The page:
Financial POA

  • What to Do When the Bank Refuses a Financial POA Document

    Sometimes even a legally prepared power of attorney (POA) document is refused by the bank. Know why financial institutions hesitate to grant POAs access to accounts and how to remedy this situation.

  • Financial POA: How to Manage a Senior's Expenses

    When you become your parents' financial power of attorney, you now have two sets of finances to manage, your own and your parents. Learn 7 ways to keep everyone's finances on track.

  • 10 Things You Should Know About Your Parent's Finances

    Would you know what to do if you suddenly had to take over managing money and paying bills for your parent? Here are 10 things you need to know before assuming this responsibility.

  • POA: How do I make sure I have the legal authority to make decisions on mom's behalf?

    In order to make most decisions on an aging loved one's behalf, you must be given the legal power to do so. A durable power of attorney is a document your relative executes that gives you specific legal powers to act on his or her behalf.

  • Why a Letter of Competency Should Be Part of Every Senior’s Legal File

    Adding this one simple step when a loved one creates or changes their will, powers of attorney and other crucial legal documents can minimize unnecessary stress and familial discord down the road.

  • When POA Isn’t Enough: Other Forms Needed to Act on a Loved One’s Behalf

    Power of attorney documents allow caregivers to advocate for elderly loved ones, but some institutions require additional documentation. See what specific permissions you’ll need to access personal information and make vital decisions.

  • Things You Can and Can't Do With Power of Attorney

    Whether you’ve been named as someone else’s power of attorney (POA) or you’re looking to appoint one for yourself, know what rights, responsibilities and limitations come with this designation.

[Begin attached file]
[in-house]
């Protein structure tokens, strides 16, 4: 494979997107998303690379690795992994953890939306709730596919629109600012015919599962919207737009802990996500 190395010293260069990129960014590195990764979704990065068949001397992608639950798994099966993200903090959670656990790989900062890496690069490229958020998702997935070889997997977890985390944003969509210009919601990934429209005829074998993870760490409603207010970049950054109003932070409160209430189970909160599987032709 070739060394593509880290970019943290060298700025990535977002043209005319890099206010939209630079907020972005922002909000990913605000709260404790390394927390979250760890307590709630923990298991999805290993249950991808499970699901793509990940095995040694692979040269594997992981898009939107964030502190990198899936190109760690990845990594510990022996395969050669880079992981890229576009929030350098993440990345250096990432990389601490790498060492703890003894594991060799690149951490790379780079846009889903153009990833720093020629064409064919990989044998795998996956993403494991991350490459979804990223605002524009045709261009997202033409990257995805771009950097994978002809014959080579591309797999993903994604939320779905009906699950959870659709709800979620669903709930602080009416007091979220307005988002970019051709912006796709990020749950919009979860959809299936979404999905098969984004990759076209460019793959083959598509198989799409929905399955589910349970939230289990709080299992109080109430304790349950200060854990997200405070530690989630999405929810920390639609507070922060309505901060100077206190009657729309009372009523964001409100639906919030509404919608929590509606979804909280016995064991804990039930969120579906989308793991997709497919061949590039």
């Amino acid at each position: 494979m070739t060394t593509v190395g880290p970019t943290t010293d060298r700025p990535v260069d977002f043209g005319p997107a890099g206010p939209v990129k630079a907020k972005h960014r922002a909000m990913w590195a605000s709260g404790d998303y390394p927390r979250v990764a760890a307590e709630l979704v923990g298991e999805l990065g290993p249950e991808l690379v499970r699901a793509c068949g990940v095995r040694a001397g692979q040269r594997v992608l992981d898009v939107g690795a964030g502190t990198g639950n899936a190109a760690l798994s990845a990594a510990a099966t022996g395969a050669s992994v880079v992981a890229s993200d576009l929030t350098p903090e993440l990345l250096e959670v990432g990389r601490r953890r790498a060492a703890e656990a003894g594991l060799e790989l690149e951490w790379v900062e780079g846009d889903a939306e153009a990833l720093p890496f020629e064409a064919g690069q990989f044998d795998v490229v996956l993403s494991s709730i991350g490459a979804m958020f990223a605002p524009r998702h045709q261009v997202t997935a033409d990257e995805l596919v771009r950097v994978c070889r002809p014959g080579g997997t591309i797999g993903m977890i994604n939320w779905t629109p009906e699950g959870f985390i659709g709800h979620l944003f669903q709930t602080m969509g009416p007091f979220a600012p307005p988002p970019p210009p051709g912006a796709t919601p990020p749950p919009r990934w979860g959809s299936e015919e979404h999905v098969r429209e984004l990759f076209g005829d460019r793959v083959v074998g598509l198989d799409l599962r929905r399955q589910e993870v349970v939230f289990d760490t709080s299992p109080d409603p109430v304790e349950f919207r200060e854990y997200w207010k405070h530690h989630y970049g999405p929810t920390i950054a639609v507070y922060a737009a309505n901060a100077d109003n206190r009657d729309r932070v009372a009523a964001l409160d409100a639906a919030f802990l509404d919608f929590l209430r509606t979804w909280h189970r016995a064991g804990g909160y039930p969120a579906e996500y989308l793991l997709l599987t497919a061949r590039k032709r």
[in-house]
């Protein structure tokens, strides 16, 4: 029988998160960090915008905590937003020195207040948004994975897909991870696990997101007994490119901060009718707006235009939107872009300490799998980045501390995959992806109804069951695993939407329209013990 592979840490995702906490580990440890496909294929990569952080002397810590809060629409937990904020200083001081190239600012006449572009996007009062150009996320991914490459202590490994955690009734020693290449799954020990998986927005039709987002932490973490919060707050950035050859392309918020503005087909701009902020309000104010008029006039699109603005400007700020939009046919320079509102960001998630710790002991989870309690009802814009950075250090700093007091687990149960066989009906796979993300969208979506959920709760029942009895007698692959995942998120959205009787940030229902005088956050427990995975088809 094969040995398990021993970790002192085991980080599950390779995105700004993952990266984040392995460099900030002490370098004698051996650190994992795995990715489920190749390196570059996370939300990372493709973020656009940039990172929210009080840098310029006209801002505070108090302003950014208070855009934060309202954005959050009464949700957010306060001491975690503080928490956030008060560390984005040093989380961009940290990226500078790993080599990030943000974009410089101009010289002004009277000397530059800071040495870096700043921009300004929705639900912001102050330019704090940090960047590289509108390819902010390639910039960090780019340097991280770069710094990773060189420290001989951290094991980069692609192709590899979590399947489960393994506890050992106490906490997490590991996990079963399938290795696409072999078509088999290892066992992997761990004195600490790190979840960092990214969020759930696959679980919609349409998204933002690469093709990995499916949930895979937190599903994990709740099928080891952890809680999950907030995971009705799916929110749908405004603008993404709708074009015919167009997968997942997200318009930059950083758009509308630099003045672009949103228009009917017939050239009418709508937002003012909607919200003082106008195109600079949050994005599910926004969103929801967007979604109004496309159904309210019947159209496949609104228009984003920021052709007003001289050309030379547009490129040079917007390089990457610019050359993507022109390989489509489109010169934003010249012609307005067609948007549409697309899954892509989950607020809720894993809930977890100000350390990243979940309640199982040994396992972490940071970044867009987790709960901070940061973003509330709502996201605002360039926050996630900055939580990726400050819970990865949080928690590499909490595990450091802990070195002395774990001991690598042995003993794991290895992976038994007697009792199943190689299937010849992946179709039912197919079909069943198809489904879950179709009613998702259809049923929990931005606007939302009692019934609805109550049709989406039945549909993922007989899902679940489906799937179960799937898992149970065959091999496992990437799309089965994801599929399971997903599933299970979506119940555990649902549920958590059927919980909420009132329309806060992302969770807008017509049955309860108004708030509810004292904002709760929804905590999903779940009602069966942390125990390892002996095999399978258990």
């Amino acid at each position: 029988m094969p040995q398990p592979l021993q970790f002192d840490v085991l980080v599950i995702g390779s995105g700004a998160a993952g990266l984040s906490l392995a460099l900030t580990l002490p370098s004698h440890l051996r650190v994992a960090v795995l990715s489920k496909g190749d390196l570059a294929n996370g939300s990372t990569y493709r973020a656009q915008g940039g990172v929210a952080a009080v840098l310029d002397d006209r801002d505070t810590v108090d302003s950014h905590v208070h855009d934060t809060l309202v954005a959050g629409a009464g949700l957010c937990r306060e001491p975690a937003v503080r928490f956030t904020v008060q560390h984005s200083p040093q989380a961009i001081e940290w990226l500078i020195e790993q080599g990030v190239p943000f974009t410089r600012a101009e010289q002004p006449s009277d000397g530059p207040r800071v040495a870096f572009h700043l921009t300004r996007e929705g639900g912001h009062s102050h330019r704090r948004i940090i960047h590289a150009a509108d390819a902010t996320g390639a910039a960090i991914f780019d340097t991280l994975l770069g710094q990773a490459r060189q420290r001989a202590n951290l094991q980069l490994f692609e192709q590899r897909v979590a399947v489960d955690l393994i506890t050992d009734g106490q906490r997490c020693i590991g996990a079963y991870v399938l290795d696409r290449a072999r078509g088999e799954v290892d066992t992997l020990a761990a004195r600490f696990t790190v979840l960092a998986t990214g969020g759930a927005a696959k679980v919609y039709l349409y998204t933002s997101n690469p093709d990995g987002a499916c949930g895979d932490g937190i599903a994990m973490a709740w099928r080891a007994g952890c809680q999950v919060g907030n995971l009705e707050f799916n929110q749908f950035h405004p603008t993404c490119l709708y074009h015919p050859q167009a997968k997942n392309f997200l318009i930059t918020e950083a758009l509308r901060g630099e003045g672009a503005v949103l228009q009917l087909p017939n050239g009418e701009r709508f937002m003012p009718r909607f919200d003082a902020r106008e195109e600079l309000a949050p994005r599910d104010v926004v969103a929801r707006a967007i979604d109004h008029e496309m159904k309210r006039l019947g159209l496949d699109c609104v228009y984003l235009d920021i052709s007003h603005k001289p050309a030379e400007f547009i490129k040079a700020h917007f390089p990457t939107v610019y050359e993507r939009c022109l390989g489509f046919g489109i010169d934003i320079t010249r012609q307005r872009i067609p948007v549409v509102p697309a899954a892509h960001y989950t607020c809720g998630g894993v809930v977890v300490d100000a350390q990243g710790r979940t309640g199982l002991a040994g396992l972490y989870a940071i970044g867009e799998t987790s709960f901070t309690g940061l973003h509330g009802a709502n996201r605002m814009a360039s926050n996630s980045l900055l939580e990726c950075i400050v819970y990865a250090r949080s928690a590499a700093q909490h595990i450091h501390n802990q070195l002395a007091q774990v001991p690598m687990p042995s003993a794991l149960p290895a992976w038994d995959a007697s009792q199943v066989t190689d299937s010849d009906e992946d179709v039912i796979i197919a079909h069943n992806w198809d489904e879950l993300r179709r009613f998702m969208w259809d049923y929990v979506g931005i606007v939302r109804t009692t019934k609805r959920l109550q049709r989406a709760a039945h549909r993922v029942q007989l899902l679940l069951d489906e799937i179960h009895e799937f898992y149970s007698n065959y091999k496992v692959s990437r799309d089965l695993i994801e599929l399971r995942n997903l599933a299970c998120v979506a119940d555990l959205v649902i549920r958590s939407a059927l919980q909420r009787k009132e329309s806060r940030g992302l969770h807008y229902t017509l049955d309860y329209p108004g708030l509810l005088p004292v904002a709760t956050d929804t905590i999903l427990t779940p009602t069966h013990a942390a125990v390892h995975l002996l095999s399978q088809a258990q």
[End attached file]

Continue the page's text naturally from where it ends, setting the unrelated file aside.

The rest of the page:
• How Much Does It Cost to Get a Power of Attorney Document?

    It’s easy to purchase an affordable power of attorney (POA) form online, but this option comes with some risks. An elder law attorney can explain how this tool works, help you avoid pitfalls and customize POA documents to meet your unique needs.

  • Are Adult Children Responsible for Their Parents’ Debt?

    Many adult children are unaware of their parents’ financial situation until they step in to help manage money or begin the probate process. If you find that a parent has racked up some debt, it’s normal to wonder if you may be on the hook for repayment.

  • Tips for Caregivers Who Are Managing A Senior’s Investments

    Many family caregivers are granted the power to manage an aging loved one’s finances, and this often includes handling an elder’s investment decisions. While this can be a daunting task, these pointers can help guide you.

  • Financial Planning Strategies for Caregivers and Their Parents

    Planning ahead for your elderly parent's long-term care can save the rest of the family both emotional and financial distress. Help your parents avoid financial pitfalls with these 3 financial strategies for planning future care.

  • What Caregivers Need to Know About Notarizing for Someone With Dementia

    Essential legal documents for estate planning and long-term care planning often need to be notarized to prove they’re valid. However, notarization can be tricky if a senior has Alzheimer’s disease or another form of dementia.

  • Power of Attorney: Why Not Buy a Form Online?

    Power of attorney forms are widely available from online sources, but these forms aren’t meant to be one-size-fits-all. There are a few key points to consider before deciding against working with an elder law attorney to draw up a customized POA document.

  • Selling Your Elderly Parent's Home When They Have Dementia

    Many adult children are faced with the prospect of selling their parents’ homes to pay for their care. This may make sense financially but can be legally complex. Here’s what a caregiver should know before trying to sell their aging parent's home.

  • Important Paperwork: What to Keep and for How Long

    We retain health records, financial statements and tax documents just in case we need them, but this can be overwhelming for caregivers who store their loved ones’ files, too. Use these tips to organize what you should keep and purge what you shouldn’t.

  • When Does a Power of Attorney Designation End?

    When the “principal” (the person who signs a power of attorney document) dies, the POA terminates. A different type of legal authority then becomes necessary to gain access to the deceased’s assets and bank accounts.

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